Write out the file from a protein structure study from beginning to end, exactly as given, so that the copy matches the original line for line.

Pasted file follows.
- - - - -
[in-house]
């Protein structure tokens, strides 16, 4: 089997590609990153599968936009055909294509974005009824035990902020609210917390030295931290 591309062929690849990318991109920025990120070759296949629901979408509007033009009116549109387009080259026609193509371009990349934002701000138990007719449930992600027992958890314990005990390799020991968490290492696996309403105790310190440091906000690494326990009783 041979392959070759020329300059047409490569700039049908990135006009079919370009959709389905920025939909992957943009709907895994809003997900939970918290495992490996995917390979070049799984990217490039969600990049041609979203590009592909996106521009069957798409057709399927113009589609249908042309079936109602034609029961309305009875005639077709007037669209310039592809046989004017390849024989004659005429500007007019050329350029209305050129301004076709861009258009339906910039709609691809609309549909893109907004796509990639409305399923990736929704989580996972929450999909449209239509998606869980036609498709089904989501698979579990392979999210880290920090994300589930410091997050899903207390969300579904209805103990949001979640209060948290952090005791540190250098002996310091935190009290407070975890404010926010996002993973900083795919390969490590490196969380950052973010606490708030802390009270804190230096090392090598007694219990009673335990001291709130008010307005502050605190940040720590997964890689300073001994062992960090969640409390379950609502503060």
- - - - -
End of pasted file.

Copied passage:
[in-house]
């Protein structure tokens, strides 16, 4: 089997590609990153599968936009055909294509974005009824035990902020609210917390030295931290 591309062929690849990318991109920025990120070759296949629901979408509007033009009116549109387009080259026609193509371009990349934002701000138990007719449930992600027992958890314990005990390799020991968490290492696996309403105790310190440091906000690494326990009783 041979392959070759020329300059047409490569700039049908990135006009079919370009959709389905920025939909992957943009709907895994809003997900939970918290495992490996995917390979070049799984990217490039969600990049041609979203590009592909996106521009069957798409057709399927113009589609249908042309079936109602034609029961309305009875005639077709007037669209310039592809046989004017390849024989004659005429500007007019050329350029209305050129301004076709861009258009339906910039709609691809609309549909893109907004796509990639409305399923990736929704989580996972929450999909449209239509998606869980036609498709089904989501698979579990392979999210880290920090994300589930410091997050899903207390969300579904209805103990949001979640209060948290952090005791540190250098002996310091935190009290407070975890404010926010996002993973900083795919390969490590490196969380950052973010606490708030802390009270804190230096090392090598007694219990009673335990001291709130008010307005502050605190940040720590997964890689300073001994062992960090969640409390379950609502503060």